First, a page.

However you define it, “concept” is one of the Six Core Competencies of successful storytelling. It is an essence of storytelling that becomes a powerful tool in that development process, as described ad nauseum here on Storyfix. And in my new book.
And since we’re about to deconstruct “The Help” over the next few weeks, the book becomes a great example of what this is about today.
This post isn’t about Stockett’s concept for “The Help.” That’ll be a big part of that series, as the book allows us to separate concept, theme and idea and premise in a clear and empowering way.
Rather, today’s post is about how concept, as a generic, universally-applied core competency – as a tool – breaks down into two available realms: the creative and the mechanical.
“The Help” is a convenient and timely example of both.
The Creative Realm of Concept
At its most obvious, concept refers to the inherent proposition and invitation of the story on a narrative level. It suggests that if you create a set of characters, then concoct a compelling situation, then smush the two together, literary hi-jinks will ensue.
And that without the smush, something is lacking.
A great concept is the stuff of thrills, chills, drama, tension, laughter, wonder, turn ons, emotions and life lessons that turn good books into great books. Because, at its core, it is concept that gives great characters a stage upon which to show their stuff, which is the seed from which theme emerges.
When we think of concept, this is what we probably go to. A “what if?” proposition. The hook, that stage, the compelling notion of the fiction that is the source of dramatic tension, character arc and the prospect of engaging a reader’s emotions.
But that creative view may not be enough to fully seize the conceptual moment at hand.
Because there is another realm – another opportunity – that is by definition totally conceptual in nature and execution. And if you don’t address it and optimize it (make the best possible choices in this realm), it will leave the station without you and both define and restrict your story in doing so.
The Mechanical View of Concept
As described above, concept deals with what the story could and should be in a dramatic sense.
The mechanical take on concept deals with how the story should best be told.
This mechanical side of concept is comprised of the choices an author makes about voice, tense, time sequencing, narrative asides and other little tricks and structures that reside outside of the simply linear.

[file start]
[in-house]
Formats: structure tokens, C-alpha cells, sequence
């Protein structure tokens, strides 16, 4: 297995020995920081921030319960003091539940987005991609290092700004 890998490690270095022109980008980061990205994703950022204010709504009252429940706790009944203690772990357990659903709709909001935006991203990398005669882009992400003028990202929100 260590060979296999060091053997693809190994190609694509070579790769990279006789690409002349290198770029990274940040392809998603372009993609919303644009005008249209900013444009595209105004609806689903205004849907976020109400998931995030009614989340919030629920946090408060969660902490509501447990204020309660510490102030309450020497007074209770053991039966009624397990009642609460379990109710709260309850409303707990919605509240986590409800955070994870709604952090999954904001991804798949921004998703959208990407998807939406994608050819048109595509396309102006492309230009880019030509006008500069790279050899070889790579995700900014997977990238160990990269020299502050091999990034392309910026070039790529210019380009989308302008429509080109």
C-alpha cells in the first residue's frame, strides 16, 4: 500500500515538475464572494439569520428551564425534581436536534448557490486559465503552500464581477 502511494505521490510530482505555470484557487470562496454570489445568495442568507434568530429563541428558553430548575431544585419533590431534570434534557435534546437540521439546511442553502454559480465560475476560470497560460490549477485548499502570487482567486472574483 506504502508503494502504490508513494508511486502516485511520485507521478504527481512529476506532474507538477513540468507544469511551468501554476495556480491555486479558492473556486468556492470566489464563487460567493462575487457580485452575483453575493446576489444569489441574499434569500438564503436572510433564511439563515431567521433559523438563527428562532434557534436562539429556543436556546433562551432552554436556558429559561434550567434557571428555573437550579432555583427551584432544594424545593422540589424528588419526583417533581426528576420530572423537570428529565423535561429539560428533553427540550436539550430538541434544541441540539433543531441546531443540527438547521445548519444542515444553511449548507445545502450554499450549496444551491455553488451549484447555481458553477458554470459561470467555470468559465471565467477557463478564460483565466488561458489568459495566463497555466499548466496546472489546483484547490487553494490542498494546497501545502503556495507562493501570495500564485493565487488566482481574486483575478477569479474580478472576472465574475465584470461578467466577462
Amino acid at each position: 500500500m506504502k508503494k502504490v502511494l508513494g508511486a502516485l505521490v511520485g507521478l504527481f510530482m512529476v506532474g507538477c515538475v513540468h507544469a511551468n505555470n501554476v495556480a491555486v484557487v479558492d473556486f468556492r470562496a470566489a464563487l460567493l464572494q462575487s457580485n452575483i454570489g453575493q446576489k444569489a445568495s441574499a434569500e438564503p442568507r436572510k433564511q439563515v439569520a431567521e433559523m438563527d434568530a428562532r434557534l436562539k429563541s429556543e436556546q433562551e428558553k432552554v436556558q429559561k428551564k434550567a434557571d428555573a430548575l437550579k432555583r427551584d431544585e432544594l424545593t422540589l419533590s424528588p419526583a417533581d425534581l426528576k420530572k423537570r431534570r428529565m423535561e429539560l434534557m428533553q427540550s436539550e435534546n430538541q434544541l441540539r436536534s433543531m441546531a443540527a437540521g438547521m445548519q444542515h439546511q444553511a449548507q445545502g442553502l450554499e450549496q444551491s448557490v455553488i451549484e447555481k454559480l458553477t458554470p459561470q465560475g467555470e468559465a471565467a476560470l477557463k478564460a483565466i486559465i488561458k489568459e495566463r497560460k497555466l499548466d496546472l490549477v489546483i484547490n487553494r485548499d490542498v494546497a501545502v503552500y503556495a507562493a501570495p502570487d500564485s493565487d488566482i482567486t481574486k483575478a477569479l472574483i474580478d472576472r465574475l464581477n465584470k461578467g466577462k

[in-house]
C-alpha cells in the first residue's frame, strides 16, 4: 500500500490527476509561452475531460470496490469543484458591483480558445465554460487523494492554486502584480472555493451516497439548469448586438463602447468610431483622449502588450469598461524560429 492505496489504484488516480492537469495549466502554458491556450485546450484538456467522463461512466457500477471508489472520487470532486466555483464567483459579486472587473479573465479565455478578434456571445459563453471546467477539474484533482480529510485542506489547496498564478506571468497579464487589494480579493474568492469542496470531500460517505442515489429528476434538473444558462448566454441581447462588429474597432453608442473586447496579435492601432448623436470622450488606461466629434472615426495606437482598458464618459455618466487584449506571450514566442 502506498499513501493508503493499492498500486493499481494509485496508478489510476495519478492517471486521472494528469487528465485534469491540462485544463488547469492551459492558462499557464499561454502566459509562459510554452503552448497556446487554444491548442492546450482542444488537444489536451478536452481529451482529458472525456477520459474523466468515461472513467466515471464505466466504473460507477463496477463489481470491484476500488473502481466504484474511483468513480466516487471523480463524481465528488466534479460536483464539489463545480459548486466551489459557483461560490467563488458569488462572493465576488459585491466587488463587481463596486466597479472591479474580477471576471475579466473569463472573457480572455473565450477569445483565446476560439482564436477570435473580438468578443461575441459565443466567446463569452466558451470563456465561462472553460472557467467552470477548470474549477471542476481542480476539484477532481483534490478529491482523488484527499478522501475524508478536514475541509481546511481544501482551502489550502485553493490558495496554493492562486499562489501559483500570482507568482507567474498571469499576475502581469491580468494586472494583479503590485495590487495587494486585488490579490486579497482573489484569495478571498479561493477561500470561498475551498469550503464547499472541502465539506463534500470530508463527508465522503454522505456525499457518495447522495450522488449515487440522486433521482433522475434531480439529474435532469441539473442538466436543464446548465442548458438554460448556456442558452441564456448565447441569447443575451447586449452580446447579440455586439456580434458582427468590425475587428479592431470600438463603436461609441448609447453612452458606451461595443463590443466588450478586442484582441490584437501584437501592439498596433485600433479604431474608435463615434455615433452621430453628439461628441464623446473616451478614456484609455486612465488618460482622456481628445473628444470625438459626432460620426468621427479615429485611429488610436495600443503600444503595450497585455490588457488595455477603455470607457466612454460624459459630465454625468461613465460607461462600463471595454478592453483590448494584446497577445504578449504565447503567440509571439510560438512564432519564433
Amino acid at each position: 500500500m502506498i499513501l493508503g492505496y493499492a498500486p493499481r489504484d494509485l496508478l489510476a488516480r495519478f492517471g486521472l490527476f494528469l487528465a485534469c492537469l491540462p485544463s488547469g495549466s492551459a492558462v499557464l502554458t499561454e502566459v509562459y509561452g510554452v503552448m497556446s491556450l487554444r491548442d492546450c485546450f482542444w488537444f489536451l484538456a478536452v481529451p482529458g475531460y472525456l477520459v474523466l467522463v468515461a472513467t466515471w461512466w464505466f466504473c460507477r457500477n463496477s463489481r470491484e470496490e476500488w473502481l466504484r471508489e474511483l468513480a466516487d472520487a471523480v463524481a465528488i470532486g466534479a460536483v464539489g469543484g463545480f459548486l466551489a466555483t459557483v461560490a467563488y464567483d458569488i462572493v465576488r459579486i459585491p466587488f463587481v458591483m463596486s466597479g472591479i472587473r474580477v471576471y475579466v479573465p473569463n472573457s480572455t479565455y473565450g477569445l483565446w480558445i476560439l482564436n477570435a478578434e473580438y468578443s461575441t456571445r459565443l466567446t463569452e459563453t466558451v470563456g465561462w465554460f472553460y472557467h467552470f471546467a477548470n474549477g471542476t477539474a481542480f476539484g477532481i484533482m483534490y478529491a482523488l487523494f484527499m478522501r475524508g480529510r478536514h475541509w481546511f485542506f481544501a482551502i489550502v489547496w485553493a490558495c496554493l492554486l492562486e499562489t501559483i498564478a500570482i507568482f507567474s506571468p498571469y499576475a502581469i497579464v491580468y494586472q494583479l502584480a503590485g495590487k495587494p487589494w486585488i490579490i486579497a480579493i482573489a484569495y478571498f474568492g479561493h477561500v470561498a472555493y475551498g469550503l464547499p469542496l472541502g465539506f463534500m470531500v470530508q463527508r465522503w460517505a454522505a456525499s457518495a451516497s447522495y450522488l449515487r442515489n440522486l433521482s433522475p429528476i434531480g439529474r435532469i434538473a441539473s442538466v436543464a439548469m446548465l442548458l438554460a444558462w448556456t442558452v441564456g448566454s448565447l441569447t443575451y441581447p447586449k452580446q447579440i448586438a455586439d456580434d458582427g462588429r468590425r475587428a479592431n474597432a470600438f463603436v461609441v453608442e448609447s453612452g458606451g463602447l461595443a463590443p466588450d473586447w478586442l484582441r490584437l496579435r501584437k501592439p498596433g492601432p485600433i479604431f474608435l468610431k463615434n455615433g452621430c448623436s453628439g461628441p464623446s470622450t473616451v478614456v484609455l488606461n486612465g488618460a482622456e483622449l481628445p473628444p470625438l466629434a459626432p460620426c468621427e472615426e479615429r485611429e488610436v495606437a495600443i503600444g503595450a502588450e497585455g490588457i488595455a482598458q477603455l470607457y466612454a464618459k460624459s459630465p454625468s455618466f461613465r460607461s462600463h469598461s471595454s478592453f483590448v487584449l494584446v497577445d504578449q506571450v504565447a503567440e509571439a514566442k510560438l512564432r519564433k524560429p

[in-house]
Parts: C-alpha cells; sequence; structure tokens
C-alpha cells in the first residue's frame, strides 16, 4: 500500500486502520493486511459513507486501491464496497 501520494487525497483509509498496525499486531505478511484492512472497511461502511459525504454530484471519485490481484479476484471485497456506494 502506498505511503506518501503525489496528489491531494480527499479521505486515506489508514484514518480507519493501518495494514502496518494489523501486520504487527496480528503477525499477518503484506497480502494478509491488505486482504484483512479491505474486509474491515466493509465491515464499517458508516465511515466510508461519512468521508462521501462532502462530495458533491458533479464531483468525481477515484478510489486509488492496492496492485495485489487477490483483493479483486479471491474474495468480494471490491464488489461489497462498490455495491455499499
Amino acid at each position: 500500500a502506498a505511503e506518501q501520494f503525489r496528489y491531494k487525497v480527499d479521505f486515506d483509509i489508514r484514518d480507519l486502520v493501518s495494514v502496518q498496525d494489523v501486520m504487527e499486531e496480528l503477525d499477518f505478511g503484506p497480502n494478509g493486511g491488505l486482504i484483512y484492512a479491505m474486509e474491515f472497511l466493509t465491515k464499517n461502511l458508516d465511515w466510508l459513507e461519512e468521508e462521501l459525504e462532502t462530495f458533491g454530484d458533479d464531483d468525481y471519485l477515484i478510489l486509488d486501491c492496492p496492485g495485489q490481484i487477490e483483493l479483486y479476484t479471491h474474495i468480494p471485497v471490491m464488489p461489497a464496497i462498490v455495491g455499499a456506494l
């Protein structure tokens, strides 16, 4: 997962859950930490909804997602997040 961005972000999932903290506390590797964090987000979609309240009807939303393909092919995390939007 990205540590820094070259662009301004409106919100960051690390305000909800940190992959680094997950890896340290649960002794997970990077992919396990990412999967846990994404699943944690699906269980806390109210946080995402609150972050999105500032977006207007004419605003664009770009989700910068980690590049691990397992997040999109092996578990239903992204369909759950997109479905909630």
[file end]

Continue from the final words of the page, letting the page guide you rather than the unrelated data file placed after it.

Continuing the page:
Sometimes – often, in fact – the simply linear is ideal.
But not always. When it isn’t, you need a narrative concept (a mechanical concept) that does the job better.
As our first example, let’s look at “The Help.”
That story is told in first person. It was a choice, a decision – a concept – made at some early point in the story development process, as it is for any story. But Stockett didn’t give in to the obvious choice, because there was a better choice on the table, one that wasn’t obvious at all.
She uses not one, but three narrators, all of them delivered in first person. This, too, is conceptual, and by definition purely a mechanical one. Third person omniscient narrative could have been used, but that’s a different concept.
The book is also written in present tense, much like a screenplay (fair warning: don’t try this at home, it’s very risky business).
Who knows how these mechanical decisions might have impacted the fact of the book. What we do know, however – based on results – is that Kathryn Stockett’s choices worked.
I’m not talking about writing voice here (another of the six core competencies, one that is completely separate in context and execution), but rather, I’m labeling the means by which an author chooses to deliver a story – linear or otherwise – as conceptual.
Alice Sebold could, for example, have written “The Lovely Bones” as a musical. Same story exactly. Same hook, same conceptual underpinnings, same characters and drama. And if she did, that would have been a conceptual choice that would have defined the entire future of the story.